Myanmar Junta Appoints Suu Kyi Liaison

Myanmar's deputy labor minister has been appointed to serve as a liaison official for contacts with detained opposition leader Aung San Suu Kyi, state radio and television announced Monday night.

The announcement said Deputy Labor Minister Aung Kyi, a retired general, had been given the job, but did not say when he might begin contacts with Suu Kyi, who is under house arrest.

The announcement described the post as "liaison minister," and indicated contacts with Suu Kyi coming from both the U.N. and the junta would go through Aung Kyi.

The appointment of a liaison officer was suggested by U.N. special envoy Ibrahim Gambari during his visit to Myanmar.

Earlier Monday, a state-run newspaper suggested protesters in Myanmar cannot achieve their demands - including the release of
Suu Kyi - unless they follow the military government's own agenda for restoring democracy.

A commentary in the English-language New Light of Myanmar newspaper scolded demonstrators for taking to the streets, saying that their wishes could be achieved by following through the junta seven-step "road map" to democracy.

A protest movement that began Aug. 19 over the government's hike of fuel prices mushroomed over weeks into a broad-based anti-government movement pressing for democratic reforms. When the demonstrations grew to include tens of thousands of people at the end of last month, the army came out to violently quash the peaceful protests.

"The three demands of the protesters - lowering consumer prices, release of Daw Aung San Suu Kyi and political prisoners, and national reconciliation - cannot be satisfied through protest," the New Light of Myanmar commentary said, using the polite term for addressing older women in front of Suu Kyi's name. Suu Kyi has been detained for about 12 of the past 18 years.

""When the state constitution is approved, the fulfillment of the three demands will be within reach," the commentary said.

The road map process is supposed to culminate in a general election at an unspecified date in the future. But so far only the first stage - drawing up guidelines for a new constitution - has been completed, and the government's critics say the convention that drafted them was stage-managed by the military.

Drafting the constitution itself is supposed to be the next stage, and the document will then by put to a national referendum. The previous constitution was suspended in 1988 when the military put down a pro-democracy uprising, killing as many as 3,000 people.

The New Light of Myanmar is a mouthpiece for the government but its commentaries often represent extreme point of views that are not official policy. Support of the road map is a keystone of government policy, and the commentary stressed the point.

State media including the New Light of Myanmar are only propaganda organs and not taken seriously in Myanmar, said Soe Aung, a spokesman for the National Council of the Union of Burma, a coalition of opposition groups based in neighboring Thailand.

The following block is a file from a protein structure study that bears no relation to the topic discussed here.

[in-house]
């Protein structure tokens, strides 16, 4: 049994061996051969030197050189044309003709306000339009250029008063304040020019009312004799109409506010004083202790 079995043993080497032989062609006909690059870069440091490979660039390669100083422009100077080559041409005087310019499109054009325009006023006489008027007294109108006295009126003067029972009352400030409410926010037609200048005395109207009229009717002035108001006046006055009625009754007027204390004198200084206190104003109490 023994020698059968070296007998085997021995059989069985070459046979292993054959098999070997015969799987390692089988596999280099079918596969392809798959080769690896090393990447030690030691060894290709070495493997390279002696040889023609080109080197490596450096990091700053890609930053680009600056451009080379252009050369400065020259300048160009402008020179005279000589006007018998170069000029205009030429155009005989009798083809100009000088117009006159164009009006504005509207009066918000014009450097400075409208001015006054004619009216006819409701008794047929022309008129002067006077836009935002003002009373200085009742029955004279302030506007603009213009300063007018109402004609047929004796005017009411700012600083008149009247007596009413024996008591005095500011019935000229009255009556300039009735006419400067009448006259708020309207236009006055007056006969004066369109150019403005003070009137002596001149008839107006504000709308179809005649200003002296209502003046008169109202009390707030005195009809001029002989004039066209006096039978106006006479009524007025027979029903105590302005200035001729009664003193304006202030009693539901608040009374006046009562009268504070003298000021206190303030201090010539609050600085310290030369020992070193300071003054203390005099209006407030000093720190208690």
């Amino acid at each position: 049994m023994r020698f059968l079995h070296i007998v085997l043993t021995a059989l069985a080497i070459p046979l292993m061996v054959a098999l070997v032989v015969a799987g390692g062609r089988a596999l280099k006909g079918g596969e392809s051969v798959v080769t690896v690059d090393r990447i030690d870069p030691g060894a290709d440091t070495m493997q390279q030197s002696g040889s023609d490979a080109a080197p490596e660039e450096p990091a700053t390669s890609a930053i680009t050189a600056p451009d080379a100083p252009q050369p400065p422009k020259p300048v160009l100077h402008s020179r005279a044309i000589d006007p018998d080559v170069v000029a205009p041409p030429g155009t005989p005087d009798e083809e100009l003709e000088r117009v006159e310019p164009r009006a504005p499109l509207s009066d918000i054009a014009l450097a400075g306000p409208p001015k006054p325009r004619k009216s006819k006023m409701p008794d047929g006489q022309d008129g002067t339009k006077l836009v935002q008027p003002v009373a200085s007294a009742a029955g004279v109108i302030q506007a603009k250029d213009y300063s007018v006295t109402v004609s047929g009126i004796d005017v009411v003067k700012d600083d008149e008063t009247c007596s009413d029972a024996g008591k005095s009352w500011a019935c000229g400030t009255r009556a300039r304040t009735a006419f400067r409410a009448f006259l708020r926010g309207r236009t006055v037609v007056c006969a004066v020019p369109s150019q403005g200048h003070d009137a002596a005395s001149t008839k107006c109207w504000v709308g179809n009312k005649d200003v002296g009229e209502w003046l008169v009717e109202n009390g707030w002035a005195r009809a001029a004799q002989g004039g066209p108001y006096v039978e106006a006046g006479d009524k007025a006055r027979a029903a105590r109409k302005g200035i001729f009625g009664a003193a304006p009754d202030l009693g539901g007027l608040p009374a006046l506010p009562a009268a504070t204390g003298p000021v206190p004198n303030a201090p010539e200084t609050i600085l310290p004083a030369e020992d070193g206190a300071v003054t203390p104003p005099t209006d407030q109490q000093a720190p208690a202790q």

"The government newspaper is not read by most people. It is used for wrapping paper," he said in a telephone interview.

The road map process itself has nothing do with the protesters' demands, though in practice the government treats opposition of any sort as attempts to thwart its process.

Ruling out any possible changes before a constitution is approved would also undercut the government's announcement last week that that junta leader, Senior Gen. Than Shwe was ready to personally meet with Suu Kyi if she met certain conditions, including giving up support for foreign economic sanctions against Myanmar.

Security in Yangon continued to ease more than a week after soldiers and police opened fire on demonstrators. Some roadblocks were removed and visitors began trickling back to the heavily guarded Shwedagon and Sule pagodas, the starting and finishing points of protests that began in mid-August over a sharp fuel price increase.

However, Yangon residents are keeping up a low-key resistance against the military, harassing soldiers by tossing rocks at them at night, student activists said Monday.

Security forces have responded to the activities, which have taken place over the past two to three days, by detaining the rock throwers they catch after curfew, they said.

In some cases of rock throwers being detained, their family members - including children - have also been taken into custody, said the activists, speaking on condition of anonymity for fear of arrest. Curfew in the country's main cities, Yangon and Mandalay, runs from 10 p.m. to 4 a.m.

No figures were available on the number of people engaging in such activities or how many may have been detained. The reported new arrests came as the government has been announcing numbers of those arrested and released in connection with the recent protests.

The junta says at least 10 people were killed in its Sept. 26-27 crackdown - though independent sources say the toll was likely much higher - and that some 1,000 remain in detention centers.

At least 135 monks are being held, according to The New Light of Myanmar.

In addition, 78 more people suspected of involvement in the rallies were being questioned by investigators, it said.

Tens of thousands of people turned out for last month's protests, the biggest in nearly two decades against brutal military rule. The junta's bloody crackdown sparked international condemnation - even from its Southeast Asian neighbors.

The military has ruled Myanmar since 1962. Suu Kyi's party won elections in 1990, but the generals refused to accept the results.